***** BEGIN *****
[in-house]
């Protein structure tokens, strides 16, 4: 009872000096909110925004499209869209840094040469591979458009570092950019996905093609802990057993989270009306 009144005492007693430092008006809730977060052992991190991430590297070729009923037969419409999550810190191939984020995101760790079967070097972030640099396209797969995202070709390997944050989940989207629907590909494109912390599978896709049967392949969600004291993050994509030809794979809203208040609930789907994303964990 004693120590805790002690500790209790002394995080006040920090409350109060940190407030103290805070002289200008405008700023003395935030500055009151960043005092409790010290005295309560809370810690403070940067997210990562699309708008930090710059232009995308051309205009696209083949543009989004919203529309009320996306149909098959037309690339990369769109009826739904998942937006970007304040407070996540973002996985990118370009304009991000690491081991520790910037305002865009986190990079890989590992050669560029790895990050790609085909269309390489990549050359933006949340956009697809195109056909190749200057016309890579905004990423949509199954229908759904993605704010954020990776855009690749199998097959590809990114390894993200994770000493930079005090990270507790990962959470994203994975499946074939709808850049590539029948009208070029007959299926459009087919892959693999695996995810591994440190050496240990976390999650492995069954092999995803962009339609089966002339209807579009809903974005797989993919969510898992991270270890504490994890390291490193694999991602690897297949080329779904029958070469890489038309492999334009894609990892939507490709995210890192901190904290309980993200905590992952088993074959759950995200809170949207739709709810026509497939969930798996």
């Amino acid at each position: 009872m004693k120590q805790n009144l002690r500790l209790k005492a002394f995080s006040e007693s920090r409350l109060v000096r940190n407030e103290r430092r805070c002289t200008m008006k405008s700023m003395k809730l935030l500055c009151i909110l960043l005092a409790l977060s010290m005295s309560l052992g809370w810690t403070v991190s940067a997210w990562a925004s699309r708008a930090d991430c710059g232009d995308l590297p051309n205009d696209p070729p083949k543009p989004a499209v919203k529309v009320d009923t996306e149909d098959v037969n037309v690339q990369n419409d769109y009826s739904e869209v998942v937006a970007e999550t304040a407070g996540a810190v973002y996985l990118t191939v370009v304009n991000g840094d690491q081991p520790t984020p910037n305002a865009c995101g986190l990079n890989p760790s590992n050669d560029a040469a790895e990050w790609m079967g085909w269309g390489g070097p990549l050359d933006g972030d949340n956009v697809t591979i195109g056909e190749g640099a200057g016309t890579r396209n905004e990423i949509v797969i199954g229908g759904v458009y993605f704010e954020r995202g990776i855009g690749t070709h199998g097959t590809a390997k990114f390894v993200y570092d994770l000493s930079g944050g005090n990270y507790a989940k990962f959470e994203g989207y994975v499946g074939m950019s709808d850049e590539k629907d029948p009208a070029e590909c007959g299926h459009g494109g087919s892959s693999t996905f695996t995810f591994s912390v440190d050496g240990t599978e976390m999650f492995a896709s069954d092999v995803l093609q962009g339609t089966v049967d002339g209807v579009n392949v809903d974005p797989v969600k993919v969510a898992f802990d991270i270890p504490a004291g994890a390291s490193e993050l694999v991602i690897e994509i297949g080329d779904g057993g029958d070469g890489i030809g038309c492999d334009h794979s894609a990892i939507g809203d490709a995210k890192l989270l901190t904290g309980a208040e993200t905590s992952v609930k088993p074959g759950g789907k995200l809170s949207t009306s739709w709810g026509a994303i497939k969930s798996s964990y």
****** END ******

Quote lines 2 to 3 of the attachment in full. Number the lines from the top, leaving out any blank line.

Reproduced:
């Protein structure tokens, strides 16, 4: 009872000096909110925004499209869209840094040469591979458009570092950019996905093609802990057993989270009306 009144005492007693430092008006809730977060052992991190991430590297070729009923037969419409999550810190191939984020995101760790079967070097972030640099396209797969995202070709390997944050989940989207629907590909494109912390599978896709049967392949969600004291993050994509030809794979809203208040609930789907994303964990 004693120590805790002690500790209790002394995080006040920090409350109060940190407030103290805070002289200008405008700023003395935030500055009151960043005092409790010290005295309560809370810690403070940067997210990562699309708008930090710059232009995308051309205009696209083949543009989004919203529309009320996306149909098959037309690339990369769109009826739904998942937006970007304040407070996540973002996985990118370009304009991000690491081991520790910037305002865009986190990079890989590992050669560029790895990050790609085909269309390489990549050359933006949340956009697809195109056909190749200057016309890579905004990423949509199954229908759904993605704010954020990776855009690749199998097959590809990114390894993200994770000493930079005090990270507790990962959470994203994975499946074939709808850049590539029948009208070029007959299926459009087919892959693999695996995810591994440190050496240990976390999650492995069954092999995803962009339609089966002339209807579009809903974005797989993919969510898992991270270890504490994890390291490193694999991602690897297949080329779904029958070469890489038309492999334009894609990892939507490709995210890192901190904290309980993200905590992952088993074959759950995200809170949207739709709810026509497939969930798996």
């Amino acid at each position: 009872m004693k120590q805790n009144l002690r500790l209790k005492a002394f995080s006040e007693s920090r409350l109060v000096r940190n407030e103290r430092r805070c002289t200008m008006k405008s700023m003395k809730l935030l500055c009151i909110l960043l005092a409790l977060s010290m005295s309560l052992g809370w810690t403070v991190s940067a997210w990562a925004s699309r708008a930090d991430c710059g232009d995308l590297p051309n205009d696209p070729p083949k543009p989004a499209v919203k529309v009320d009923t996306e149909d098959v037969n037309v690339q990369n419409d769109y009826s739904e869209v998942v937006a970007e999550t304040a407070g996540a810190v973002y996985l990118t191939v370009v304009n991000g840094d690491q081991p520790t984020p910037n305002a865009c995101g986190l990079n890989p760790s590992n050669d560029a040469a790895e990050w790609m079967g085909w269309g390489g070097p990549l050359d933006g972030d949340n956009v697809t591979i195109g056909e190749g640099a200057g016309t890579r396209n905004e990423i949509v797969i199954g229908g759904v458009y993605f704010e954020r995202g990776i855009g690749t070709h199998g097959t590809a390997k990114f390894v993200y570092d994770l000493s930079g944050g005090n990270y507790a989940k990962f959470e994203g989207y994975v499946g074939m950019s709808d850049e590539k629907d029948p009208a070029e590909c007959g299926h459009g494109g087919s892959s693999t996905f695996t995810f591994s912390v440190d050496g240990t599978e976390m999650f492995a896709s069954d092999v995803l093609q962009g339609t089966v049967d002339g209807v579009n392949v809903d974005p797989v969600k993919v969510a898992f802990d991270i270890p504490a004291g994890a390291s490193e993050l694999v991602i690897e994509i297949g080329d779904g057993g029958d070469g890489i030809g038309c492999d334009h794979s894609a990892i939507g809203d490709a995210k890192l989270l901190t904290g309980a208040e993200t905590s992952v609930k088993p074959g759950g789907k995200l809170s949207t009306s739709w709810g026509a994303i497939k969930s798996s964990y």